The Singapore Court of Appeal has today reinforced a moratorium on the arrest of gay men engaging in consensual, same-sex sexual activity, but has fallen short of removing a discriminatory, criminalising law from the statute books.

Section 377A, which further targeted any form of intimacy between male same-sex couples, was introduced in 1938. Section 377 was ultimately repealed by the Singaporean parliament in 2007, though on the basis that it was up to heterosexual couples what they did in the bedroom. The ‘gross indecency between males’ provision was expressly left in place to ensure gay men were still criminalised.

According to the law, men who commit any act of ‘gross indecency’ with other men can be jailed for up to two years. This also extends to any man who abets, procures or attempts to procure such an act.

In today’s judgment, Tan Seng Kee v Attorney General, the five-judge bench concluded that, ‘[…] the entirety of s 377A is unenforceable unless and until the AG of the day provides clear notice […].’

In 2007, the Singaporean parliament declined to repeal Section 377A, but the Public Prosecutor declared that the law would no longer be enforced. Today’s Court of Appeal ruling formalises this declaration, rather than it being a merely a directive to police.

The wider case, one of only very few human rights cases to be brought in the conservative city state, challenged the constitutionality of Section 377A. Lawyers argued it should be struck down as it violates Articles 9, 12 and 14 of the Constitution, which guarantee respectively personal liberty, equality before the law and freedom of expression. The five-judge bench today dismissed their challenge.

Even though the threat of arrest has been removed and this has been formalised by the Court, in declining to completely strike out the law criminalising same-sex intimacy, gay men in Singapore are still effectively un-apprehended criminals and subject to a culture of shame and homophobia

Téa Braun, Chief Executive, Human Dignity Trust

The Court of Appeal is the apex court in Singapore, meaning the judgment is final and the last chance for LGBT activists and their lawyers to strike down Section 377A through the court system. Hope for reform will now be directed at the country’s parliament.

‘Now that the fight is over in the courts, the Singapore government must now match the great strides made recently in modernising sexual offences legislation by reforming the criminal law that discriminates against LGBT people,’ added Braun. ‘Laws which in 1938 were meant to express society’s views about sex acts between men have no place in a 21st century global financial hub such as Singapore.’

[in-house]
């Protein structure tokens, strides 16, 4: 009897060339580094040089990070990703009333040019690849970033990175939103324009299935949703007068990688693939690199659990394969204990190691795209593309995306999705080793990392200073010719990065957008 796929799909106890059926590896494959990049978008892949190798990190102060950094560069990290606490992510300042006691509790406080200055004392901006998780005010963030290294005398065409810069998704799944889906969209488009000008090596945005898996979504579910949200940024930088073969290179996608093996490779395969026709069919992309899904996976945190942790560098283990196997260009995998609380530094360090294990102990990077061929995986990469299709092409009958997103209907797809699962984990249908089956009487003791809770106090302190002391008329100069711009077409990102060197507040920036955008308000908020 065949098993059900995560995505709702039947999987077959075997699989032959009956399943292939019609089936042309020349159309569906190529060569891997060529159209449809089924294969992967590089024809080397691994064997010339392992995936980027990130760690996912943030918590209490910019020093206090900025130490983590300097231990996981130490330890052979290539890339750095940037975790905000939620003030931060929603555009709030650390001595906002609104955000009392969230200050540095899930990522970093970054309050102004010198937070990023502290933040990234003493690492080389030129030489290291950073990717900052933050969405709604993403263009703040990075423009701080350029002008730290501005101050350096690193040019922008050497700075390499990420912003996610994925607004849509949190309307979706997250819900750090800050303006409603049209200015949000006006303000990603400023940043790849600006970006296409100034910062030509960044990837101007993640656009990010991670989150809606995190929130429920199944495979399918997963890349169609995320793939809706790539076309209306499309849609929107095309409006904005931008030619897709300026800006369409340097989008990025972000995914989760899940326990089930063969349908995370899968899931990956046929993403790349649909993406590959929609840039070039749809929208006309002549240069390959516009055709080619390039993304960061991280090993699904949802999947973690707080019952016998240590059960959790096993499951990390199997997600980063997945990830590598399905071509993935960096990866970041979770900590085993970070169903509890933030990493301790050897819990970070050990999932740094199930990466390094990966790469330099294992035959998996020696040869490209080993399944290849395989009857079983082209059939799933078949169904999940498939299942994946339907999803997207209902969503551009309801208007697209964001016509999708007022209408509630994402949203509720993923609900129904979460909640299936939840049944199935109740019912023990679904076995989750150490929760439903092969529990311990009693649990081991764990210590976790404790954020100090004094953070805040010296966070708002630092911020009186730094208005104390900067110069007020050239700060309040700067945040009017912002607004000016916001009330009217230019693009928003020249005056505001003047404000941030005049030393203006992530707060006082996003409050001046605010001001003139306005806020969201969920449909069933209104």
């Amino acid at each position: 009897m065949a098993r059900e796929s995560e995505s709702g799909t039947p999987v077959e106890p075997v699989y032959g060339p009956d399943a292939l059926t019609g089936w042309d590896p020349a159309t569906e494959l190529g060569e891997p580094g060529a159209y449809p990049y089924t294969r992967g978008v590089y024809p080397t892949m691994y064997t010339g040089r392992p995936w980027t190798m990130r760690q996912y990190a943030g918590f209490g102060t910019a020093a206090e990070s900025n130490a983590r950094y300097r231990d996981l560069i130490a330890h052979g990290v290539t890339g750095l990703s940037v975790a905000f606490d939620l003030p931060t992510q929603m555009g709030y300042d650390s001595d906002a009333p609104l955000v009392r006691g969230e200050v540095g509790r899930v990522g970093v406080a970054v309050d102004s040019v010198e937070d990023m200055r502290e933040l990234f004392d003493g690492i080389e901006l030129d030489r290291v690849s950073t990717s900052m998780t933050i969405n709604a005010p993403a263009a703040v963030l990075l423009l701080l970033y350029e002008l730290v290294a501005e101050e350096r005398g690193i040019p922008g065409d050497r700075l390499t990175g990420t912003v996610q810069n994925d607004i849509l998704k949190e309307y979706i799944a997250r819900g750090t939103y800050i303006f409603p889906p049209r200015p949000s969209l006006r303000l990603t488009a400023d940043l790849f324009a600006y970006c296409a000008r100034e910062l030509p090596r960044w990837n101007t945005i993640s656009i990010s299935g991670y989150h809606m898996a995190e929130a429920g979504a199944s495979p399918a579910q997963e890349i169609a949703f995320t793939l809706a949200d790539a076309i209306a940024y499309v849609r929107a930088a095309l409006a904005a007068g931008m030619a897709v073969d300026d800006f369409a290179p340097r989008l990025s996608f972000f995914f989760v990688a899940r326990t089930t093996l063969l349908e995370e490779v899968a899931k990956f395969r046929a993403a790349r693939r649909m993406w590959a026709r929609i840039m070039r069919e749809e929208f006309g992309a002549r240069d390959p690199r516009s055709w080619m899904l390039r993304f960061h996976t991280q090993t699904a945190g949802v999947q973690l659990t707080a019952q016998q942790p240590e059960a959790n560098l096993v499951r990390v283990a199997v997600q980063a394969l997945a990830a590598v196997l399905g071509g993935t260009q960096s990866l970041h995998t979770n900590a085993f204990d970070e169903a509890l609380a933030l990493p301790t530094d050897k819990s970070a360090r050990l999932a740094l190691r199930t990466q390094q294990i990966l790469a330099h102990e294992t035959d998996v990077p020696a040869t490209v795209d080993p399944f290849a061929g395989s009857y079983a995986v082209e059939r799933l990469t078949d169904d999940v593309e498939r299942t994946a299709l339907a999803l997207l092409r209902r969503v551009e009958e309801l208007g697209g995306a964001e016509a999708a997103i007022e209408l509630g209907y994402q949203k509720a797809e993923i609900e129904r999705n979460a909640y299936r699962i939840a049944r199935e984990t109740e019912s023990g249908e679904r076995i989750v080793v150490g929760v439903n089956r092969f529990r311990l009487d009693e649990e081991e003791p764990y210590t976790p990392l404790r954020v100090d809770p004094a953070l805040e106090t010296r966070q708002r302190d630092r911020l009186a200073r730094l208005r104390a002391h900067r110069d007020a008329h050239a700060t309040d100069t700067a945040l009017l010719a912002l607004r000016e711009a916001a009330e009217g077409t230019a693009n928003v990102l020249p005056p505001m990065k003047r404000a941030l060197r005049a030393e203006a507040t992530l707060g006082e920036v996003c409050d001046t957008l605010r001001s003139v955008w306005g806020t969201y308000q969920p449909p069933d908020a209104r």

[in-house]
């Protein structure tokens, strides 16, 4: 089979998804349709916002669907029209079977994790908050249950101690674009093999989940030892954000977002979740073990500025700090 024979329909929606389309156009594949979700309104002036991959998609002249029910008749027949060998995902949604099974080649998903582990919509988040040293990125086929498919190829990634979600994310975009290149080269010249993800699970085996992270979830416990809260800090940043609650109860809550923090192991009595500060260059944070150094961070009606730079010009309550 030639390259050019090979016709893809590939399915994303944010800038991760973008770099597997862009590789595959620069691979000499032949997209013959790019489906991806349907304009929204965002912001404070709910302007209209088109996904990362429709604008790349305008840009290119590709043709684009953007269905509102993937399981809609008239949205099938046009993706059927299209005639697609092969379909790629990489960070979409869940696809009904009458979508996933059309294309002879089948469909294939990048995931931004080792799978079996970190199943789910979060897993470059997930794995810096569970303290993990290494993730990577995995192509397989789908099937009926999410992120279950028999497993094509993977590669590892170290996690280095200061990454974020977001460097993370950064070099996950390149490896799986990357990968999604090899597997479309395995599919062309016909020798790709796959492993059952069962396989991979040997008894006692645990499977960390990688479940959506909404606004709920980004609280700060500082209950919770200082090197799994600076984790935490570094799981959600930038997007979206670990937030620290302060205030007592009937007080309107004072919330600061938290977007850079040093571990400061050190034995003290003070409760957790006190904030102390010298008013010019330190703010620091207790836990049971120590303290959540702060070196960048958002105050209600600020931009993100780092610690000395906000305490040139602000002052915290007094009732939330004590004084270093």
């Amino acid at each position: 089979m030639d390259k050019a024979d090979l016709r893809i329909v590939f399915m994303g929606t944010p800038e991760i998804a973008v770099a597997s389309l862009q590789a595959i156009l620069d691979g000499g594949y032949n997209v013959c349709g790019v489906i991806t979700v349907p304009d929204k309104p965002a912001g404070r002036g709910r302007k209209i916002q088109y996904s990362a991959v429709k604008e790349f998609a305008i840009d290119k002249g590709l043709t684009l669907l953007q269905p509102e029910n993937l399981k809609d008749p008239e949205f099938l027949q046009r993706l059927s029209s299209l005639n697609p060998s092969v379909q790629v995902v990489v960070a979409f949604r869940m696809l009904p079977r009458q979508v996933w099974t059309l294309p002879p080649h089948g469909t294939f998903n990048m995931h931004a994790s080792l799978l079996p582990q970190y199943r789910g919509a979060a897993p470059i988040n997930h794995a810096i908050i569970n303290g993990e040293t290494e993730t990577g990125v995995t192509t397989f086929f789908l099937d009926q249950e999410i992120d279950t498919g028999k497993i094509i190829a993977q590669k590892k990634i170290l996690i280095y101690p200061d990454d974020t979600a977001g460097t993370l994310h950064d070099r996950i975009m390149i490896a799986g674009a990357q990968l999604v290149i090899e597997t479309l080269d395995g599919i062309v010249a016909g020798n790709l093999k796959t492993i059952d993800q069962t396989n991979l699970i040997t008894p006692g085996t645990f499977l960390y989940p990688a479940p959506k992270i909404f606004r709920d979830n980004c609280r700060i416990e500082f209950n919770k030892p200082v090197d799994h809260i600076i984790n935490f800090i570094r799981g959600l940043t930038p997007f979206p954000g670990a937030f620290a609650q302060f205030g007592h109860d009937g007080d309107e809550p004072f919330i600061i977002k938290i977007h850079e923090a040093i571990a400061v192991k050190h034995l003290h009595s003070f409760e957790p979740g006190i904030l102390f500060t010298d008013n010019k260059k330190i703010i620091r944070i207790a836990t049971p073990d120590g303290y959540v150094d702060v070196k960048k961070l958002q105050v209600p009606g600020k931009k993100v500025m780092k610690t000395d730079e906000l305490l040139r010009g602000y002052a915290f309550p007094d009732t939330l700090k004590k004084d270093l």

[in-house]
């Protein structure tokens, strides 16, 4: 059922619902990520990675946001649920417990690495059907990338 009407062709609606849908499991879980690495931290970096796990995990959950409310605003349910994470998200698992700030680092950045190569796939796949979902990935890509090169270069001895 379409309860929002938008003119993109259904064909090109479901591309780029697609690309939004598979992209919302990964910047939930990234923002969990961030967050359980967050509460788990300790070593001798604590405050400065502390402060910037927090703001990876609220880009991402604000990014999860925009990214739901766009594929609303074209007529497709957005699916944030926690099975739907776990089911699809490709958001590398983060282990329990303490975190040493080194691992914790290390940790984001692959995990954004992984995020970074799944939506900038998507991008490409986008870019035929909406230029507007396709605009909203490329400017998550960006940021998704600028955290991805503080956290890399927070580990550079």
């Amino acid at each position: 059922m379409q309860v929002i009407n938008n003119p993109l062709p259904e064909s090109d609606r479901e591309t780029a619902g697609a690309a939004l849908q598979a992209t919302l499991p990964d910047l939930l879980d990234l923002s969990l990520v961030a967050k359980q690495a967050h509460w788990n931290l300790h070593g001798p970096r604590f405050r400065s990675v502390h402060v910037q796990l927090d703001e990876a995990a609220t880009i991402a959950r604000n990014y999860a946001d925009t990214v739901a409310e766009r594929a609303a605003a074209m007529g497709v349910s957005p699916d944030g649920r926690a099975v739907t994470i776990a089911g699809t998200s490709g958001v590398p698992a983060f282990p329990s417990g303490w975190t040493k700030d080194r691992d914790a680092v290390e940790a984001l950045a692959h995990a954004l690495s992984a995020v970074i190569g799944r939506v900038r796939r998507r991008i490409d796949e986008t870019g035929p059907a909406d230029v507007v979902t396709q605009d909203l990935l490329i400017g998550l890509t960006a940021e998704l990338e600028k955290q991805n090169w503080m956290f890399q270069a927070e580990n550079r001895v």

The decision was characterised as disappointing by LGBT activists in Singapore, prompting calls for the legislature to act to remove Section 377A from the penal code.

While this is a small step in the right direction, this simply does not go far enough to provide real protection to the LGBTQ+ community, who continue to be impacted by the cascading effects of Section 377A.

CIVIL SOCIETY STATEMENT ON THE 2022 JUDGMENT OF THE COURT OF APPEAL

The challenges were mounted by Roy Tan Seng Kee, a retired medical doctor; Johnson Ong Ming, a businessman and international DJ and producer; and Bryan Choong Chee Hoong, the former executive director of LGBT organisation Oogachaga.

In October 2014, the Singapore Court of Appeal declined to remove the country’s anti-gay law from the statute books and held that LGBT people would have to wait for reform of Section 377A to come through Parliament.

Following the historic September 2018 Indian Supreme Court ruling that decriminalised consensual, same-sex sexual activity, and increasing levels of acceptance of LGBT people amongst many Singaporeans, lawyers and activists were motivated to mount a fresh and novel challenge to the discriminatory law.

Notes to Editors

  • Watch a video of our Chief Executive, Téa Braun, reacting to the judgment.
  • The Human Dignity Trust works with LGBT activists around the world to defend human rights in countries where private consensual sexual activity between people of the same sex is criminalised. With pro bono assistance from the international legal community, we support local organisations that are challenging laws that persecute people on the basis of their sexual orientation and/or gender identity.
  • Roy Tan Seng Kee is represented by M Ravi; Johnson Ong Ming by Eugene Thuraisingam, Suang Wijaya and Johannes Hadi; Bryan Choong Chee Hoong by Harpreet Nehal Singh, Remy Choo Zheng Xi, Priscilla Chia, Wong Thai Yong and Jordan Tan.
  • Read our case digest of the decision and the full judgment.
  • See our online map for information on countries around the world where LGBT people are criminalised.

For more information or to arrange interviews with the Human Dignity Trust’s Chief Executive, Téa Braun (London), contact:

Emma Eastwood, Head of Strategic Communications, HDT

E: [email protected]
Twitter: @HumanDignityT

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